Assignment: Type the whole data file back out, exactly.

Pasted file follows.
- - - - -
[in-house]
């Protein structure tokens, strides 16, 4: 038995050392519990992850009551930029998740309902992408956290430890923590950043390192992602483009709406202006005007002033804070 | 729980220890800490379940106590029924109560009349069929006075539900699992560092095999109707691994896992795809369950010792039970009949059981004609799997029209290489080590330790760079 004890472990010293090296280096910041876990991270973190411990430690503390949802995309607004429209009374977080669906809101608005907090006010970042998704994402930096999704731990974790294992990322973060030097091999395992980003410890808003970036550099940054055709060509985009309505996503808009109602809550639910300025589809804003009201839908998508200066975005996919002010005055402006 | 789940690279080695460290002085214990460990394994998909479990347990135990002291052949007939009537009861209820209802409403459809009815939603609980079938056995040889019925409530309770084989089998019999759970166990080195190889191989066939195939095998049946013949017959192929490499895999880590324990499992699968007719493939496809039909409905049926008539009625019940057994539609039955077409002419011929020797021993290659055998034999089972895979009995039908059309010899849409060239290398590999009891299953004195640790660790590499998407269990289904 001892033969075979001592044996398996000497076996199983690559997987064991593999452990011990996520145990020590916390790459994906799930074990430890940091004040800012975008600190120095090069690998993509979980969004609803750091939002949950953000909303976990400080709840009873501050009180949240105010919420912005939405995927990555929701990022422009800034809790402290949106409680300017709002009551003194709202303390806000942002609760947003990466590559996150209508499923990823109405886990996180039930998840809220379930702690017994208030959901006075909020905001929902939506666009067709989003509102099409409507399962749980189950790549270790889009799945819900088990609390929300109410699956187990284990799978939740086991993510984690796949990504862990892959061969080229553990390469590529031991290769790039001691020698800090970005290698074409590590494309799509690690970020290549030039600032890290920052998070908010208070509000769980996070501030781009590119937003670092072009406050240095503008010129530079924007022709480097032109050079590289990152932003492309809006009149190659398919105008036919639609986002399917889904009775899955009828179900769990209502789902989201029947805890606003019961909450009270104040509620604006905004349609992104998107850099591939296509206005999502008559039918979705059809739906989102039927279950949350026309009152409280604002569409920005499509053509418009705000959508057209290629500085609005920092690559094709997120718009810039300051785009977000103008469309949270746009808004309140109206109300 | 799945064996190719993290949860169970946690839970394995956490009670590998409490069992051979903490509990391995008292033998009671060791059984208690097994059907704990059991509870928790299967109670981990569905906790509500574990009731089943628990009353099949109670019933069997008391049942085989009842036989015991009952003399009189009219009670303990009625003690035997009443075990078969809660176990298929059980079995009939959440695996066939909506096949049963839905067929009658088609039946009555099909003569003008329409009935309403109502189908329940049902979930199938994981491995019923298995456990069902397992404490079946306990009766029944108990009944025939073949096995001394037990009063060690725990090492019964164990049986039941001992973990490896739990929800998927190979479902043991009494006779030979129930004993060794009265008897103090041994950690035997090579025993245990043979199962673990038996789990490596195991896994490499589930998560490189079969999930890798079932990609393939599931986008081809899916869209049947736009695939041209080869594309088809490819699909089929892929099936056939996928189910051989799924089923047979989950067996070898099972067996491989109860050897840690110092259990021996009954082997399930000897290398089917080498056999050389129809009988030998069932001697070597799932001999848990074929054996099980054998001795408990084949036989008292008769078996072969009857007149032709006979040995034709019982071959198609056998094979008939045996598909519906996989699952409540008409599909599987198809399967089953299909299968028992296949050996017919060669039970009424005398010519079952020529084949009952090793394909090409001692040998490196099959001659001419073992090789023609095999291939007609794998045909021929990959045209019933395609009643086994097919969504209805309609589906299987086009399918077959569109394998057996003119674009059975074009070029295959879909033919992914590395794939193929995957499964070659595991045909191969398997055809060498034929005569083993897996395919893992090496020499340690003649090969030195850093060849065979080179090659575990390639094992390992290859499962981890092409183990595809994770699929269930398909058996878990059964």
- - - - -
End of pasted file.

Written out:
[in-house]
């Protein structure tokens, strides 16, 4: 038995050392519990992850009551930029998740309902992408956290430890923590950043390192992602483009709406202006005007002033804070 | 729980220890800490379940106590029924109560009349069929006075539900699992560092095999109707691994896992795809369950010792039970009949059981004609799997029209290489080590330790760079 004890472990010293090296280096910041876990991270973190411990430690503390949802995309607004429209009374977080669906809101608005907090006010970042998704994402930096999704731990974790294992990322973060030097091999395992980003410890808003970036550099940054055709060509985009309505996503808009109602809550639910300025589809804003009201839908998508200066975005996919002010005055402006 | 789940690279080695460290002085214990460990394994998909479990347990135990002291052949007939009537009861209820209802409403459809009815939603609980079938056995040889019925409530309770084989089998019999759970166990080195190889191989066939195939095998049946013949017959192929490499895999880590324990499992699968007719493939496809039909409905049926008539009625019940057994539609039955077409002419011929020797021993290659055998034999089972895979009995039908059309010899849409060239290398590999009891299953004195640790660790590499998407269990289904 001892033969075979001592044996398996000497076996199983690559997987064991593999452990011990996520145990020590916390790459994906799930074990430890940091004040800012975008600190120095090069690998993509979980969004609803750091939002949950953000909303976990400080709840009873501050009180949240105010919420912005939405995927990555929701990022422009800034809790402290949106409680300017709002009551003194709202303390806000942002609760947003990466590559996150209508499923990823109405886990996180039930998840809220379930702690017994208030959901006075909020905001929902939506666009067709989003509102099409409507399962749980189950790549270790889009799945819900088990609390929300109410699956187990284990799978939740086991993510984690796949990504862990892959061969080229553990390469590529031991290769790039001691020698800090970005290698074409590590494309799509690690970020290549030039600032890290920052998070908010208070509000769980996070501030781009590119937003670092072009406050240095503008010129530079924007022709480097032109050079590289990152932003492309809006009149190659398919105008036919639609986002399917889904009775899955009828179900769990209502789902989201029947805890606003019961909450009270104040509620604006905004349609992104998107850099591939296509206005999502008559039918979705059809739906989102039927279950949350026309009152409280604002569409920005499509053509418009705000959508057209290629500085609005920092690559094709997120718009810039300051785009977000103008469309949270746009808004309140109206109300 | 799945064996190719993290949860169970946690839970394995956490009670590998409490069992051979903490509990391995008292033998009671060791059984208690097994059907704990059991509870928790299967109670981990569905906790509500574990009731089943628990009353099949109670019933069997008391049942085989009842036989015991009952003399009189009219009670303990009625003690035997009443075990078969809660176990298929059980079995009939959440695996066939909506096949049963839905067929009658088609039946009555099909003569003008329409009935309403109502189908329940049902979930199938994981491995019923298995456990069902397992404490079946306990009766029944108990009944025939073949096995001394037990009063060690725990090492019964164990049986039941001992973990490896739990929800998927190979479902043991009494006779030979129930004993060794009265008897103090041994950690035997090579025993245990043979199962673990038996789990490596195991896994490499589930998560490189079969999930890798079932990609393939599931986008081809899916869209049947736009695939041209080869594309088809490819699909089929892929099936056939996928189910051989799924089923047979989950067996070898099972067996491989109860050897840690110092259990021996009954082997399930000897290398089917080498056999050389129809009988030998069932001697070597799932001999848990074929054996099980054998001795408990084949036989008292008769078996072969009857007149032709006979040995034709019982071959198609056998094979008939045996598909519906996989699952409540008409599909599987198809399967089953299909299968028992296949050996017919060669039970009424005398010519079952020529084949009952090793394909090409001692040998490196099959001659001419073992090789023609095999291939007609794998045909021929990959045209019933395609009643086994097919969504209805309609589906299987086009399918077959569109394998057996003119674009059975074009070029295959879909033919992914590395794939193929995957499964070659595991045909191969398997055809060498034929005569083993897996395919893992090496020499340690003649090969030195850093060849065979080179090659575990390639094992390992290859499962981890092409183990595809994770699929269930398909058996878990059964």